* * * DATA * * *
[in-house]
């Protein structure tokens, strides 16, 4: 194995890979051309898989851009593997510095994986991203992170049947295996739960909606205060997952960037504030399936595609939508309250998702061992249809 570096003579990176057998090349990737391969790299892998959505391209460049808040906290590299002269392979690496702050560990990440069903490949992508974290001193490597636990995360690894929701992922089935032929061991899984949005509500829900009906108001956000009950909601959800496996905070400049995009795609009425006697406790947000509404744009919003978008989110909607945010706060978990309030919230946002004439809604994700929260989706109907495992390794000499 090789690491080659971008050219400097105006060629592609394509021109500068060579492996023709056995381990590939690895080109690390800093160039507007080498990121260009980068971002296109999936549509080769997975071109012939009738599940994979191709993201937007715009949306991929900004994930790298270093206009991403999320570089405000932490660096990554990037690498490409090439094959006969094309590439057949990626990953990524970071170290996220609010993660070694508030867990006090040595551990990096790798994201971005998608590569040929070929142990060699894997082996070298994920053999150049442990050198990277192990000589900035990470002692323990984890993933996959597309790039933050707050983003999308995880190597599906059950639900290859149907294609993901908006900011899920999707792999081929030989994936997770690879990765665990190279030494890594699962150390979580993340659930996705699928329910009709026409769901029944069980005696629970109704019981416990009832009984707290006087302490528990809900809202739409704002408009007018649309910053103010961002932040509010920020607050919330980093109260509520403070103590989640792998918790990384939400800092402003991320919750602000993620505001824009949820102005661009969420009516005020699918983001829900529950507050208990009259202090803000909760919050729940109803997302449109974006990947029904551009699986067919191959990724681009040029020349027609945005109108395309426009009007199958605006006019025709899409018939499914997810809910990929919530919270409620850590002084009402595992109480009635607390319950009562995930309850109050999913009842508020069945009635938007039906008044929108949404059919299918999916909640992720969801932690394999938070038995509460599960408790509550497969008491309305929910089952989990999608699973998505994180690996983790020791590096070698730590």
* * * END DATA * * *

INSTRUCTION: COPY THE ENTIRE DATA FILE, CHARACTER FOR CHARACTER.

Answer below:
[in-house]
């Protein structure tokens, strides 16, 4: 194995890979051309898989851009593997510095994986991203992170049947295996739960909606205060997952960037504030399936595609939508309250998702061992249809 570096003579990176057998090349990737391969790299892998959505391209460049808040906290590299002269392979690496702050560990990440069903490949992508974290001193490597636990995360690894929701992922089935032929061991899984949005509500829900009906108001956000009950909601959800496996905070400049995009795609009425006697406790947000509404744009919003978008989110909607945010706060978990309030919230946002004439809604994700929260989706109907495992390794000499 090789690491080659971008050219400097105006060629592609394509021109500068060579492996023709056995381990590939690895080109690390800093160039507007080498990121260009980068971002296109999936549509080769997975071109012939009738599940994979191709993201937007715009949306991929900004994930790298270093206009991403999320570089405000932490660096990554990037690498490409090439094959006969094309590439057949990626990953990524970071170290996220609010993660070694508030867990006090040595551990990096790798994201971005998608590569040929070929142990060699894997082996070298994920053999150049442990050198990277192990000589900035990470002692323990984890993933996959597309790039933050707050983003999308995880190597599906059950639900290859149907294609993901908006900011899920999707792999081929030989994936997770690879990765665990190279030494890594699962150390979580993340659930996705699928329910009709026409769901029944069980005696629970109704019981416990009832009984707290006087302490528990809900809202739409704002408009007018649309910053103010961002932040509010920020607050919330980093109260509520403070103590989640792998918790990384939400800092402003991320919750602000993620505001824009949820102005661009969420009516005020699918983001829900529950507050208990009259202090803000909760919050729940109803997302449109974006990947029904551009699986067919191959990724681009040029020349027609945005109108395309426009009007199958605006006019025709899409018939499914997810809910990929919530919270409620850590002084009402595992109480009635607390319950009562995930309850109050999913009842508020069945009635938007039906008044929108949404059919299918999916909640992720969801932690394999938070038995509460599960408790509550497969008491309305929910089952989990999608699973998505994180690996983790020791590096070698730590």